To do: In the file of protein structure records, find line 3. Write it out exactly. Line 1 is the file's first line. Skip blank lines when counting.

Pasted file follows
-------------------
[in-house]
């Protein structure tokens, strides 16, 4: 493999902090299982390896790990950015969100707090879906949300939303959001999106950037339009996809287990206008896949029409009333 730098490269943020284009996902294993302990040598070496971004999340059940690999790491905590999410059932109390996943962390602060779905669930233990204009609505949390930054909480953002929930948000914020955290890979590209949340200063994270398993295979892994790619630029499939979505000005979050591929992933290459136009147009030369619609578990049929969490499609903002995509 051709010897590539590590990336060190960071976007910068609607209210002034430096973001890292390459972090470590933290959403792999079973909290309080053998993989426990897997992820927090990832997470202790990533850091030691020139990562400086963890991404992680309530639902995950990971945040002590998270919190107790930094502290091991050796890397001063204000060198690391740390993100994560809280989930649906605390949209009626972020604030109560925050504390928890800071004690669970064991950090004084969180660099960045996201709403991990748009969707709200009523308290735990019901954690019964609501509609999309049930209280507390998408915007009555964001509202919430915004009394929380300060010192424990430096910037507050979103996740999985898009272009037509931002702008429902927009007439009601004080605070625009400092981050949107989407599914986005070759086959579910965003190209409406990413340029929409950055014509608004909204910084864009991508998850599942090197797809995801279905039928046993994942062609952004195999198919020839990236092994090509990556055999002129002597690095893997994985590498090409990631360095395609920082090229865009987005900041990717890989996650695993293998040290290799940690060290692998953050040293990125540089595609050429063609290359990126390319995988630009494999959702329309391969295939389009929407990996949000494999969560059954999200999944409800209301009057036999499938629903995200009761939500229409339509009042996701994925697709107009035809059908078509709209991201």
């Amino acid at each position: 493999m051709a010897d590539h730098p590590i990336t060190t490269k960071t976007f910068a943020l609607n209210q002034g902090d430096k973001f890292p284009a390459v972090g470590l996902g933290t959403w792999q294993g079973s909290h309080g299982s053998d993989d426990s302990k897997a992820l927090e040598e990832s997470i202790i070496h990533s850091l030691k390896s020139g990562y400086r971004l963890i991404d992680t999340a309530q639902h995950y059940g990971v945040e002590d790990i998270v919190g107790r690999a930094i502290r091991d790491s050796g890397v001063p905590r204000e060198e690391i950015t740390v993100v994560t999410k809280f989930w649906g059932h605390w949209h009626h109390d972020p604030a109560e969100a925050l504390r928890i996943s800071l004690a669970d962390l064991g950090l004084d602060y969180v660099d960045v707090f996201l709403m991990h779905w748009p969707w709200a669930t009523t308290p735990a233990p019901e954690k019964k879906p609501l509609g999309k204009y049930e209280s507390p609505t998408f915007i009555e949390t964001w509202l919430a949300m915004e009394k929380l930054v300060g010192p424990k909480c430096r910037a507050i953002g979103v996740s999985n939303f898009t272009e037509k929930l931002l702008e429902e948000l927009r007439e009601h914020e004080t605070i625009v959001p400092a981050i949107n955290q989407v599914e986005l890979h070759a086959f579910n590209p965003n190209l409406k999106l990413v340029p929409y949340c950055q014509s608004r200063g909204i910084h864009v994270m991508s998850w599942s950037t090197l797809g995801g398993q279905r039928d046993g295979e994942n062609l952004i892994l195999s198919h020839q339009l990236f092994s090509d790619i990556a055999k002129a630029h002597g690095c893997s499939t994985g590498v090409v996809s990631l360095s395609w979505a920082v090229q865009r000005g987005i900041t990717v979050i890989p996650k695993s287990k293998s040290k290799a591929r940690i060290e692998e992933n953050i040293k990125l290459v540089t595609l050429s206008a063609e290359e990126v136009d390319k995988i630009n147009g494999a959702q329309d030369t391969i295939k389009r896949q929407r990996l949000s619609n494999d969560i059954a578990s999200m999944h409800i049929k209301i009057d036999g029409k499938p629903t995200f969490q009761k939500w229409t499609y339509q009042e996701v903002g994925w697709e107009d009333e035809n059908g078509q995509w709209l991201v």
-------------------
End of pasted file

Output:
């Amino acid at each position: 493999m051709a010897d590539h730098p590590i990336t060190t490269k960071t976007f910068a943020l609607n209210q002034g902090d430096k973001f890292p284009a390459v972090g470590l996902g933290t959403w792999q294993g079973s909290h309080g299982s053998d993989d426990s302990k897997a992820l927090e040598e990832s997470i202790i070496h990533s850091l030691k390896s020139g990562y400086r971004l963890i991404d992680t999340a309530q639902h995950y059940g990971v945040e002590d790990i998270v919190g107790r690999a930094i502290r091991d790491s050796g890397v001063p905590r204000e060198e690391i950015t740390v993100v994560t999410k809280f989930w649906g059932h605390w949209h009626h109390d972020p604030a109560e969100a925050l504390r928890i996943s800071l004690a669970d962390l064991g950090l004084d602060y969180v660099d960045v707090f996201l709403m991990h779905w748009p969707w709200a669930t009523t308290p735990a233990p019901e954690k019964k879906p609501l509609g999309k204009y049930e209280s507390p609505t998408f915007i009555e949390t964001w509202l919430a949300m915004e009394k929380l930054v300060g010192p424990k909480c430096r910037a507050i953002g979103v996740s999985n939303f898009t272009e037509k929930l931002l702008e429902e948000l927009r007439e009601h914020e004080t605070i625009v959001p400092a981050i949107n955290q989407v599914e986005l890979h070759a086959f579910n590209p965003n190209l409406k999106l990413v340029p929409y949340c950055q014509s608004r200063g909204i910084h864009v994270m991508s998850w599942s950037t090197l797809g995801g398993q279905r039928d046993g295979e994942n062609l952004i892994l195999s198919h020839q339009l990236f092994s090509d790619i990556a055999k002129a630029h002597g690095c893997s499939t994985g590498v090409v996809s990631l360095s395609w979505a920082v090229q865009r000005g987005i900041t990717v979050i890989p996650k695993s287990k293998s040290k290799a591929r940690i060290e692998e992933n953050i040293k990125l290459v540089t595609l050429s206008a063609e290359e990126v136009d390319k995988i630009n147009g494999a959702q329309d030369t391969i295939k389009r896949q929407r990996l949000s619609n494999d969560i059954a578990s999200m999944h409800i049929k209301i009057d036999g029409k499938p629903t995200f969490q009761k939500w229409t499609y339509q009042e996701v903002g994925w697709e107009d009333e035809n059908g078509q995509w709209l991201v």